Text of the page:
This book is a collection of papers written by Russian and foreign linguists to highlight the different aspects of bilingualism. Much attention is paid to the early simultaneous and successive bilingualism in children; however, adults speaking several languages in natural settings as well as in classroom are also considered. Some chapters are concentrated on language attrition — an opposite process to language acquisition that happens when a native language for some reasons is not more used for communication. The data from Azerbaijan, English, Finnish, Georgian, German, Italian, Norwegian, Russian, Urum and Uzbek served as a base for comparison. This volume is addressed to linguists, psychologists, speech pathologists and teachers working with bilingual children, as well as to their parents.
The joint workshop on Natural Language Processing (NLP) for Computer-Assisted Language Learning (CALL) & NLP for Language Acquisition (LA) – shorthand NLP4CALL&LA – is an effort to provide a debate space and collaboration between two closely related areas. Both focus on language acquisition, related resources and technologies, that can support research of the language learning process as well as aim to bring interdisciplinary advantage to the field. Individual workshop areas are outlined below.
By using tongue twisters from a variety of folk traditions, the article demonstrates how the inevitable failure to perform a tongue twister flawlessly consists of the performer's inability to differentiate between phonemic, semantic, morphological and syntactic homonyms, thus mirroring the experience of a child learning his/her native language. The article suggests that tongue twisters serve as an artistic means for the linguistically competent performer to revisit that earlier and forgotten stage in language acquisition.
The paper provides a review of present-day studies on the problem of pilots’ performance in various flight conditions, with a focus on their methodology. Conceptual frameworks of the studies (concepts of working capacity, functional state and mental workload) are discussed, and different objective and subjective measures and methods used are described. Eye-tracking is regarded with special attention as a promising tool able to examine the internal mechanisms of pilots’ performance. The paper hints to the importance of systemic methodological approach to pilots’ performance assessment and proposes the direction for further research in the field of aviation psychophysiology.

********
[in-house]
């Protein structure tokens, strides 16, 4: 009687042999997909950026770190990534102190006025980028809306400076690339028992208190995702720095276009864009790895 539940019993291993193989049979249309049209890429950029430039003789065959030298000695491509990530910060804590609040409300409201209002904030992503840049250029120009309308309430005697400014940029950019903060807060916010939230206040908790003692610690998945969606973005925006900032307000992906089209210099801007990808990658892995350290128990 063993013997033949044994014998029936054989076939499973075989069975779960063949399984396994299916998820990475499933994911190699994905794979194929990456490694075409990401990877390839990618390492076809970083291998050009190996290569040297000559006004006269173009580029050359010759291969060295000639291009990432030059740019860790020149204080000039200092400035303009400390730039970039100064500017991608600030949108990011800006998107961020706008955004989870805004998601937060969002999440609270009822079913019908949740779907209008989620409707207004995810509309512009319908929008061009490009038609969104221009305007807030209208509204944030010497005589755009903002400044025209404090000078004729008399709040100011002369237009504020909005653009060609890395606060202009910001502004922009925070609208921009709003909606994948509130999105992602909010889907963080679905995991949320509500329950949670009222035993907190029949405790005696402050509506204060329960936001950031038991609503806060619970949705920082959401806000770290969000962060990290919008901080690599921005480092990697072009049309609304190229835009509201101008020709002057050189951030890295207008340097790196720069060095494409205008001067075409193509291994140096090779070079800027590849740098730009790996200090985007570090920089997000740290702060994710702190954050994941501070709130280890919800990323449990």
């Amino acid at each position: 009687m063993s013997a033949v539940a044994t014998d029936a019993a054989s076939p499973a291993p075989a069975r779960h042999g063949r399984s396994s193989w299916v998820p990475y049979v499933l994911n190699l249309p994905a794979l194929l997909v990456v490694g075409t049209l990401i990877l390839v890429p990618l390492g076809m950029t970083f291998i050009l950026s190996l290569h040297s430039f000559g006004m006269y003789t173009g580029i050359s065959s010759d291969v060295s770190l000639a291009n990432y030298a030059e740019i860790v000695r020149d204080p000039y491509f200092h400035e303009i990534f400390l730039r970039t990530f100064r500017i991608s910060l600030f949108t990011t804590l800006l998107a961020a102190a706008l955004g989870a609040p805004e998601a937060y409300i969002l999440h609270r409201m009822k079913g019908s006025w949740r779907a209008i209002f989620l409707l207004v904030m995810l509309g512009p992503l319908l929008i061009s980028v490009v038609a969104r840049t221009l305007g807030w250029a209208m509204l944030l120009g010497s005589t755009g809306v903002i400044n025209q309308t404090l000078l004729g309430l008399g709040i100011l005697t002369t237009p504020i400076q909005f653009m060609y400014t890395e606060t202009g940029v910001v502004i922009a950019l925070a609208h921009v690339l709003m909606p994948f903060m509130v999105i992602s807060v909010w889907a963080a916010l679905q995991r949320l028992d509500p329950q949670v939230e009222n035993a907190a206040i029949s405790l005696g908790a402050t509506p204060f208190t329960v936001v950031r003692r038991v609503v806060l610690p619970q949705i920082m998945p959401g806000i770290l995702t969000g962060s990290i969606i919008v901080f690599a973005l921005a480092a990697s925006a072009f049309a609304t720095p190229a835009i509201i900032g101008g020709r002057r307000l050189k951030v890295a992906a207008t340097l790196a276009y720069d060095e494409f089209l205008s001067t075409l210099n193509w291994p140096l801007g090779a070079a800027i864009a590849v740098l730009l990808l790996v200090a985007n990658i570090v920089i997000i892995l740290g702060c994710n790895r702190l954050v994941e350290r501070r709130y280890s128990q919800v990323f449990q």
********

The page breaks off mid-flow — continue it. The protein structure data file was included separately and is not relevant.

The distractive effects on attentional task performance in different paradigms are analyzed in this paper. I demonstrate how distractors may negatively affect (interference effect), positively (redundancy effect) or neutrally (null effect). Distractor effects described in literature are classified in accordance with their hypothetical source. The general rule of the theory is also introduced. It contains the formal prediction of the particular distractor effect, based on entropy and redundancy measures from the mathematical theory of communication (Shannon, 1948). Single- vs dual-process frameworks are considered for hypothetical mechanisms which underpin the distractor effects. Distractor profiles (DPs) are also introduced for the formalization and simple visualization of experimental data concerning the distractor effects. Typical shapes of DPs and their interpretations are discussed with examples from three frequently cited experiments. Finally, the paper introduces hierarchical hypothesis that states the level-fashion modulating interrelations between distractor effects of different classes.
This article describes the expierence of studying factors influencing the social well-being of educational migrants as mesured by means of a psychological well-being scale (A. Perrudet-Badoux, G.A. Mendelsohn, J.Chiche, 1988) previously adapted for Russian by M.V. Sokolova. A statistical analysis of the scale's reliability is performed. Trends in dynamics of subjective well-being are indentified on the basis the correlations analysis between the condbtbions of adaptation and its success rate, and potential mechanisms for developing subjective well-being among student migrants living in student hostels are described. Particular attention is paid to commuting as a factor of adaptation.